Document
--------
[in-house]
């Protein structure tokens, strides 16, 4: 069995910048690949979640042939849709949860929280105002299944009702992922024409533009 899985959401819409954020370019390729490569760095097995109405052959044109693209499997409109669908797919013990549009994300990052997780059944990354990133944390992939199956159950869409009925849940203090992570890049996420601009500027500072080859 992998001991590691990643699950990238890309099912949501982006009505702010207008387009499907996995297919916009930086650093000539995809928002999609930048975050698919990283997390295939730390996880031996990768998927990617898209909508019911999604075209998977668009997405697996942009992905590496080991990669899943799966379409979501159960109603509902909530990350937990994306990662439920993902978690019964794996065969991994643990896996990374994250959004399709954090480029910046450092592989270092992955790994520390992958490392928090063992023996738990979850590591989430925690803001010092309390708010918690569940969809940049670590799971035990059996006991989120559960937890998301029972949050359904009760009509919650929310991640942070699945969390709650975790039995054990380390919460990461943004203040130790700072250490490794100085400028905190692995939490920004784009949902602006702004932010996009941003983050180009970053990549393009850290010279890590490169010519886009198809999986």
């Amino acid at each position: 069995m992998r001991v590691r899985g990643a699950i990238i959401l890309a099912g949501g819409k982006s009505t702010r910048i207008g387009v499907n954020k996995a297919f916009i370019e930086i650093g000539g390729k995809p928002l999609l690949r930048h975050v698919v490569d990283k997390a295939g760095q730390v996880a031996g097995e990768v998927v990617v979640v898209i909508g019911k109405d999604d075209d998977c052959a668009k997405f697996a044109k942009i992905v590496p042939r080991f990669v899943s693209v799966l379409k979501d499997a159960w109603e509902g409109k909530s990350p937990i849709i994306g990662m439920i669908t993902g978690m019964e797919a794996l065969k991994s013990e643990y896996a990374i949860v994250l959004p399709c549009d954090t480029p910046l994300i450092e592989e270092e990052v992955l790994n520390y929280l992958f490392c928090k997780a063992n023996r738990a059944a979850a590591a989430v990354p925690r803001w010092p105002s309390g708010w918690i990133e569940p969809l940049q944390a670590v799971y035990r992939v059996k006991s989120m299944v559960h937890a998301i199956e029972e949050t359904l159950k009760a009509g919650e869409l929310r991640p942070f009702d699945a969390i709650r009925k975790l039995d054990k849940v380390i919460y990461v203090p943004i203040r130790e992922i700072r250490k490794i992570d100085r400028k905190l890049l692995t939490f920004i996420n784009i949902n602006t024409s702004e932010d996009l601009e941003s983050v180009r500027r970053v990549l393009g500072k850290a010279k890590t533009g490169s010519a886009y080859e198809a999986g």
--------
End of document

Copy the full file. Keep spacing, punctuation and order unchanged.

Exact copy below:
[in-house]
């Protein structure tokens, strides 16, 4: 069995910048690949979640042939849709949860929280105002299944009702992922024409533009 899985959401819409954020370019390729490569760095097995109405052959044109693209499997409109669908797919013990549009994300990052997780059944990354990133944390992939199956159950869409009925849940203090992570890049996420601009500027500072080859 992998001991590691990643699950990238890309099912949501982006009505702010207008387009499907996995297919916009930086650093000539995809928002999609930048975050698919990283997390295939730390996880031996990768998927990617898209909508019911999604075209998977668009997405697996942009992905590496080991990669899943799966379409979501159960109603509902909530990350937990994306990662439920993902978690019964794996065969991994643990896996990374994250959004399709954090480029910046450092592989270092992955790994520390992958490392928090063992023996738990979850590591989430925690803001010092309390708010918690569940969809940049670590799971035990059996006991989120559960937890998301029972949050359904009760009509919650929310991640942070699945969390709650975790039995054990380390919460990461943004203040130790700072250490490794100085400028905190692995939490920004784009949902602006702004932010996009941003983050180009970053990549393009850290010279890590490169010519886009198809999986």
């Amino acid at each position: 069995m992998r001991v590691r899985g990643a699950i990238i959401l890309a099912g949501g819409k982006s009505t702010r910048i207008g387009v499907n954020k996995a297919f916009i370019e930086i650093g000539g390729k995809p928002l999609l690949r930048h975050v698919v490569d990283k997390a295939g760095q730390v996880a031996g097995e990768v998927v990617v979640v898209i909508g019911k109405d999604d075209d998977c052959a668009k997405f697996a044109k942009i992905v590496p042939r080991f990669v899943s693209v799966l379409k979501d499997a159960w109603e509902g409109k909530s990350p937990i849709i994306g990662m439920i669908t993902g978690m019964e797919a794996l065969k991994s013990e643990y896996a990374i949860v994250l959004p399709c549009d954090t480029p910046l994300i450092e592989e270092e990052v992955l790994n520390y929280l992958f490392c928090k997780a063992n023996r738990a059944a979850a590591a989430v990354p925690r803001w010092p105002s309390g708010w918690i990133e569940p969809l940049q944390a670590v799971y035990r992939v059996k006991s989120m299944v559960h937890a998301i199956e029972e949050t359904l159950k009760a009509g919650e869409l929310r991640p942070f009702d699945a969390i709650r009925k975790l039995d054990k849940v380390i919460y990461v203090p943004i203040r130790e992922i700072r250490k490794i992570d100085r400028k905190l890049l692995t939490f920004i996420n784009i949902n602006t024409s702004e932010d996009l601009e941003s983050v180009r500027r970053v990549l393009g500072k850290a010279k890590t533009g490169s010519a886009y080859e198809a999986g």